THE TORÁN'S FALLS
The Torán's Falls

Torán's Creek is no more than a small river originating on the east side of the snow-covered heights of the Chalbern Peak, one of the prominent double summits of the Mithral Mountains in the province of Manthria in the United Kingdom of Santharia (Southern Sarvonia). It is known mainly for Norgerinth's Tomb, which it passes on its way down, and for its spectacular Falls, though these don't have the water volume and height of the nearby Ravenwing Falls. It joins the Rocky Moss Creek in Nepris not far away from the coast. It is not known, if the name "Torán" derives from an eagle roaming the Mithral Mountains, or if Torán's Creek is named after an adventuresome inhabitant of the former Phris, which is now part of Nepris.

Just where the bridge crosses the Torán brook its channel widens till it is about eleven peds broad when tossing over the edge. The fall's beauty lies in the way in which nature formed the riverbed. At the edge a flat, broad, but thin slab of rock protrudes about a ped farther than the underlying structures of a slightly different rock. This allows the water to fall without hindrance for more than a hundred and twenty peds. When the water level drops in autumn, a jutting boulder rising from the middle of this flat rock parts the waterfall into two separate ones.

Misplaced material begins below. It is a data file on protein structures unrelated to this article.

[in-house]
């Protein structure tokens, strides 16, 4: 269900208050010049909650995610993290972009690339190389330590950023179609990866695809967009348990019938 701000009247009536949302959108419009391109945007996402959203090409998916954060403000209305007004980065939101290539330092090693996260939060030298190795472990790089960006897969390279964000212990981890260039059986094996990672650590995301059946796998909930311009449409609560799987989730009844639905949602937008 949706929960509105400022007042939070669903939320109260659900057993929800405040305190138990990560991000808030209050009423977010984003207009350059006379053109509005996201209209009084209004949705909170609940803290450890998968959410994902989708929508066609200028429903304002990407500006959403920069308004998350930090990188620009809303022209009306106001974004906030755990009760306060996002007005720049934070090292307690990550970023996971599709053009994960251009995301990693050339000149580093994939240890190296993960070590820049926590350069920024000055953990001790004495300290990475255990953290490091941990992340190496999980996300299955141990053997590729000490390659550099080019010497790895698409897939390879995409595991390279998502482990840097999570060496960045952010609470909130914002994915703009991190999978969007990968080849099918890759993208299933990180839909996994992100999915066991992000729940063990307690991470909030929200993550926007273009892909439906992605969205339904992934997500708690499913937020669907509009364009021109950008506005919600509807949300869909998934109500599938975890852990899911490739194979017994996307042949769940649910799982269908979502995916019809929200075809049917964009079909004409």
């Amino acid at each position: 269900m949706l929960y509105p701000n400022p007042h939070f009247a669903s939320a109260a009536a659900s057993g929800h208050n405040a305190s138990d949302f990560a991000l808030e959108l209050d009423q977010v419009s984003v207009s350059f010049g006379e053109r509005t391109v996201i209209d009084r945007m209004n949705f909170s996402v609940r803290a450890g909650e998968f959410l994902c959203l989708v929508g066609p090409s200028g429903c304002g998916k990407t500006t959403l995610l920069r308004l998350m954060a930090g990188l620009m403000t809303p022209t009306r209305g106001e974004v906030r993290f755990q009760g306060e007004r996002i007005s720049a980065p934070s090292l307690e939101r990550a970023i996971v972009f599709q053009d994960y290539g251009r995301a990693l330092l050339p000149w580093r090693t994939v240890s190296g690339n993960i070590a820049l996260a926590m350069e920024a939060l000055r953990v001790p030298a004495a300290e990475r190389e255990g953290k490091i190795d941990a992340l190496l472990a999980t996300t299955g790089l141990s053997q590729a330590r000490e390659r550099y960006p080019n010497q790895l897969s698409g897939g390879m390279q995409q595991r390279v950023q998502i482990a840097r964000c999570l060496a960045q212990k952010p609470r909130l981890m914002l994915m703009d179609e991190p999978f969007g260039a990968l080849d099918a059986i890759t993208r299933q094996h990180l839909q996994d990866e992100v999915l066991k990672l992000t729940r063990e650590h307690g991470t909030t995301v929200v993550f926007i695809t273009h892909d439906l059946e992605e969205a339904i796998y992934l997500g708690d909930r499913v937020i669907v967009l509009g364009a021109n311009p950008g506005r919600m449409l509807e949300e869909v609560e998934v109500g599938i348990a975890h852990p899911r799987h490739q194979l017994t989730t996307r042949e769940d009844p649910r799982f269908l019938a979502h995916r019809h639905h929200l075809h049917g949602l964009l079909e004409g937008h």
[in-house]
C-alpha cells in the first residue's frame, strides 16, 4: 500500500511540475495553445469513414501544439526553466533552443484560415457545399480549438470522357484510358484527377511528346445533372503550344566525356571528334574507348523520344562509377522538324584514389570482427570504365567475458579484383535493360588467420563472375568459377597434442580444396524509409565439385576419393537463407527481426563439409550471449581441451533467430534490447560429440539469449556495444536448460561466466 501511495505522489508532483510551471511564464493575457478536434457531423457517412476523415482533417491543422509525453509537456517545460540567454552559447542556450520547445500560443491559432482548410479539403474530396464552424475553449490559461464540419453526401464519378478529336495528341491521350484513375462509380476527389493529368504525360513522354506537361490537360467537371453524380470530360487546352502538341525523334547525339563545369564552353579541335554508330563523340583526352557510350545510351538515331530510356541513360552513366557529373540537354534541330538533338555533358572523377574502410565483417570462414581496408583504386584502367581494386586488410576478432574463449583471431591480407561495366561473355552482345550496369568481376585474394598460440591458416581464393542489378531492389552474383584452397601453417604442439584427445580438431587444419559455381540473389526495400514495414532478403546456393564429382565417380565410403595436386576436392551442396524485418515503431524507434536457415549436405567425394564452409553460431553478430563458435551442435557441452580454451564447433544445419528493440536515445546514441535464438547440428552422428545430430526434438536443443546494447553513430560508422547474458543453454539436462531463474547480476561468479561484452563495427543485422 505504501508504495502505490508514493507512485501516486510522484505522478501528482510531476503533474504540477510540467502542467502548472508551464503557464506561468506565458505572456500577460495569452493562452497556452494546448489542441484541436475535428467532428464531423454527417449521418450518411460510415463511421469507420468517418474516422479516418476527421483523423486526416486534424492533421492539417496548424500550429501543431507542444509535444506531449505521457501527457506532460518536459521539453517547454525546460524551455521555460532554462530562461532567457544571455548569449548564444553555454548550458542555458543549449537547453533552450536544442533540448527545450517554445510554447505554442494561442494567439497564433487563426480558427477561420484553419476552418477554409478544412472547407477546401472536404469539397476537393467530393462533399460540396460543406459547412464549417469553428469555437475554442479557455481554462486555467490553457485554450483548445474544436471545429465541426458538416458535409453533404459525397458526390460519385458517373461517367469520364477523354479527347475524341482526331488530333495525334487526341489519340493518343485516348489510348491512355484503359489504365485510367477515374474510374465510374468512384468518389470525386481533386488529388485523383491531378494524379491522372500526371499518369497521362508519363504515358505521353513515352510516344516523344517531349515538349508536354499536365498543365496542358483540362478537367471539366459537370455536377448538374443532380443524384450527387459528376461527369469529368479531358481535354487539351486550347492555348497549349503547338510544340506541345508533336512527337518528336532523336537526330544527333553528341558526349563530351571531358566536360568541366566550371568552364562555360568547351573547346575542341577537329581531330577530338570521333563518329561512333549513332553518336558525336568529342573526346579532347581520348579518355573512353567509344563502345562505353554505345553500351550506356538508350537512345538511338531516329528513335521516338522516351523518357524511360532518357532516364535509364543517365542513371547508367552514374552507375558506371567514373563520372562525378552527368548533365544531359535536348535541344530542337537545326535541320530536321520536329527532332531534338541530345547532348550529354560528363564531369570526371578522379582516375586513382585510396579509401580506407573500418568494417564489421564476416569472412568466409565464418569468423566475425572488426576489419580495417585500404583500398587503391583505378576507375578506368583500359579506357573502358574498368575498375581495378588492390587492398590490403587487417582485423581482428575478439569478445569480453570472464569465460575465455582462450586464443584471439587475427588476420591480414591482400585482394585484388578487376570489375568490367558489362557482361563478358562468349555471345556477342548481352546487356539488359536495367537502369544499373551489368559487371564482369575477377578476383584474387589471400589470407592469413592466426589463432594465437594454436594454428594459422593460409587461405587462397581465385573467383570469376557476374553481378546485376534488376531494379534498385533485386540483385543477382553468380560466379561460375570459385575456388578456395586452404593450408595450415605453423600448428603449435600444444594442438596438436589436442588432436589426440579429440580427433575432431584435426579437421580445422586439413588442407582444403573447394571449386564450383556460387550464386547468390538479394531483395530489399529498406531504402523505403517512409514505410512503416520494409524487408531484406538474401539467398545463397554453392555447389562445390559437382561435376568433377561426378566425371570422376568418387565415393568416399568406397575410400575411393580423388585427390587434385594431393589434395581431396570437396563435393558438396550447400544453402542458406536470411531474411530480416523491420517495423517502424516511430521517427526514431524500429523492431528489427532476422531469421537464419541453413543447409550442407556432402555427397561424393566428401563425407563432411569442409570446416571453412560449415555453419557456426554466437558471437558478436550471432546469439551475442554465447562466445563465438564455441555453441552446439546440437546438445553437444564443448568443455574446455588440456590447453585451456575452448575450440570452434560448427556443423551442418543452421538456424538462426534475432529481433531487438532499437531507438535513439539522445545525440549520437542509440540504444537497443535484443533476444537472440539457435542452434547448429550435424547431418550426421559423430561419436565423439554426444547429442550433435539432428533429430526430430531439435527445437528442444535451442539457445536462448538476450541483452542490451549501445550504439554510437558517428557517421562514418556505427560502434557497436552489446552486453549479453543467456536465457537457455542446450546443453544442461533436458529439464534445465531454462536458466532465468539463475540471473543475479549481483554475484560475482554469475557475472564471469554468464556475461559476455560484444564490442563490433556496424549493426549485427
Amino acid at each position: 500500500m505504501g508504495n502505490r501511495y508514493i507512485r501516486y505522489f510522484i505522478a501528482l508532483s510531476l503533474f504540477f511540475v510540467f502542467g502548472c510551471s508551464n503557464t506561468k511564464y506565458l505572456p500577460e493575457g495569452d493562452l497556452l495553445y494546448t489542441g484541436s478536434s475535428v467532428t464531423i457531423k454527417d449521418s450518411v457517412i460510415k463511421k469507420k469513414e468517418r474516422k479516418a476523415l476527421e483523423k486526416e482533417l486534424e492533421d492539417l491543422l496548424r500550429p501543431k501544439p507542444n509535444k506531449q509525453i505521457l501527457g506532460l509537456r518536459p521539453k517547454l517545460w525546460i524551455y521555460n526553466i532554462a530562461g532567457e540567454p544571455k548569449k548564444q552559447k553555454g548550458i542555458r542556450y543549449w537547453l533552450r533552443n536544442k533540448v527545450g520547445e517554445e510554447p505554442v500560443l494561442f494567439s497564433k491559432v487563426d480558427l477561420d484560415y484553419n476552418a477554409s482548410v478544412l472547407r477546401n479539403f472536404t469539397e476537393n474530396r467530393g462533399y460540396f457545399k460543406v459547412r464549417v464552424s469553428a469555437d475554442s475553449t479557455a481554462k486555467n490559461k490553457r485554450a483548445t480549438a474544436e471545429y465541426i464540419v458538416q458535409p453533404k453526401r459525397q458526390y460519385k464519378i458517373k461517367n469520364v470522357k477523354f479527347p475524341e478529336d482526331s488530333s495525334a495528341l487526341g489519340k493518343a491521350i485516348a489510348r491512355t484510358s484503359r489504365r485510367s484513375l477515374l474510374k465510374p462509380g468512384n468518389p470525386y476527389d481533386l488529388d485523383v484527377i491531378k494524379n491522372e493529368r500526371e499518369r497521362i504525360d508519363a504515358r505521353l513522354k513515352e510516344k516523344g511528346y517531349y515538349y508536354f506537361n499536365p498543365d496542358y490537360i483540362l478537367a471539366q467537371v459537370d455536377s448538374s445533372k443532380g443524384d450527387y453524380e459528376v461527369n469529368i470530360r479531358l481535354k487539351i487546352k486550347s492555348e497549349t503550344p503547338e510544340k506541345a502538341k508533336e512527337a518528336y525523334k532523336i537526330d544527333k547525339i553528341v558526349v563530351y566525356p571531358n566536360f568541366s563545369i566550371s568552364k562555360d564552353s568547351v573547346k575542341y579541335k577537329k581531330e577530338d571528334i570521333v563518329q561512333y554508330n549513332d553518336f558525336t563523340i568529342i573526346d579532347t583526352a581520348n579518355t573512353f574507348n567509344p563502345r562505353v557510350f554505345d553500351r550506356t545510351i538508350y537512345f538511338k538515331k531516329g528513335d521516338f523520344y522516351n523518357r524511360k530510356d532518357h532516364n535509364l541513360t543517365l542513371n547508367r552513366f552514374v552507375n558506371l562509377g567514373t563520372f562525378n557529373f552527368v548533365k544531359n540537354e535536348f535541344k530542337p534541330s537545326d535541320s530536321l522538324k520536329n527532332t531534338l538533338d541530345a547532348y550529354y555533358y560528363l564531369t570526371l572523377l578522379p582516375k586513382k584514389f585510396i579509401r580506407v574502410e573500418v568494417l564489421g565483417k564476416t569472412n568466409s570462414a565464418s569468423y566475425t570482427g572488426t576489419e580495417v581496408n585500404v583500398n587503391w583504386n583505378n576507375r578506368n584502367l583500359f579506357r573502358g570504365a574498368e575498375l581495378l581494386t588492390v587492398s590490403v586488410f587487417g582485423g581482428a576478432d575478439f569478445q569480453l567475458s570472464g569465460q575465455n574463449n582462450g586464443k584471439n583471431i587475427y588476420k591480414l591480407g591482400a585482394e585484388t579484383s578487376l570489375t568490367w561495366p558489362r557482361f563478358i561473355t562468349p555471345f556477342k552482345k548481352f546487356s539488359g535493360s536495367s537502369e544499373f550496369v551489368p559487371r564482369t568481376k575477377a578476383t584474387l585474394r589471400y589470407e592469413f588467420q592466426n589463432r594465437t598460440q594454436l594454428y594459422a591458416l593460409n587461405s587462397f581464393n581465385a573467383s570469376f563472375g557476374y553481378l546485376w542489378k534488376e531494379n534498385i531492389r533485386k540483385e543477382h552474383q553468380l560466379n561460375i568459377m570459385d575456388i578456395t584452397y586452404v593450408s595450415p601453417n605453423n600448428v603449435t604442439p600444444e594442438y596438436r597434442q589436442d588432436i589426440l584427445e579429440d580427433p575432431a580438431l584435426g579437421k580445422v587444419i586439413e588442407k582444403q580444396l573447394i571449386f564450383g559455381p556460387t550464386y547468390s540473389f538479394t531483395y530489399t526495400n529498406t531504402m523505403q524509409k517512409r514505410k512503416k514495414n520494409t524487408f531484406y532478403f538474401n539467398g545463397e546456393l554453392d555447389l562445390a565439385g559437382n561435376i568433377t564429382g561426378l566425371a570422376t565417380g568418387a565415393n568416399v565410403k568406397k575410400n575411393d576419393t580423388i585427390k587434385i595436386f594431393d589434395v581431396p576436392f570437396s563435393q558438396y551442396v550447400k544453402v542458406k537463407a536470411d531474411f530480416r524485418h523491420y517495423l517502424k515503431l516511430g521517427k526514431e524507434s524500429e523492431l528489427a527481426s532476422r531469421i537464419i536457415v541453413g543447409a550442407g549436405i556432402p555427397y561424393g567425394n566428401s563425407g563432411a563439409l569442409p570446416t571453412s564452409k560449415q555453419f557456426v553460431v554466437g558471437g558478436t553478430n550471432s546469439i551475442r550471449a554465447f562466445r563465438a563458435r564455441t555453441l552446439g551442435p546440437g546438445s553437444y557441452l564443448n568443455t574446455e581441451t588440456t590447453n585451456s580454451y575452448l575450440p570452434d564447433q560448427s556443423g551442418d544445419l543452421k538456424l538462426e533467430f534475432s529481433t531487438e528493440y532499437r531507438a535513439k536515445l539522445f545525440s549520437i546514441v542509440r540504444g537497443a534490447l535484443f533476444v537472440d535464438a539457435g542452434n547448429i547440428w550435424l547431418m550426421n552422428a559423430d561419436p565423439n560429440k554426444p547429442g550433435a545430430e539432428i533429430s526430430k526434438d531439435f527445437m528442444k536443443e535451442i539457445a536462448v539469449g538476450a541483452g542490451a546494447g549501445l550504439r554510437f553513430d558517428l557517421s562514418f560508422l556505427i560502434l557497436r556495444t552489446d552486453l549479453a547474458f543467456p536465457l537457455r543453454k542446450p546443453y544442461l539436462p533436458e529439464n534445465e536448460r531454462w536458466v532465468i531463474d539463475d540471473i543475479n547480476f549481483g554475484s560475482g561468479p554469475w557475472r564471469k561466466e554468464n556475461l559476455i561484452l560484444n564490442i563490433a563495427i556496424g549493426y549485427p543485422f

Falling so smoothly over the edge, the water doesn't aerate much, not taking much air in. When looking at the falls from the right angle, one can nearly see the wall of rocks behind it, so clear and lucid it falls down. Therefore the falls was also nicknamed "Veil Falls" by the locals.

At the foot of the falls just about twenty peds before it would reach the ground, another strong slab of rock, this time about two peds thick, reaches out for about three peds forming a kind of rim. The upper side is slightly hollowed out to a basin by the always carving water, underneath it is supported by the underlying rock, but still being more prominent.

Only in the last twenty peds when darting over the rim of the basin, the water becomes more opaque, taking the white airy color familiar to us from other falls. However, this basin can only be seen, when the water coming down the mountain is running only sparsely, in spring or early summer it is hidden behind the water masses.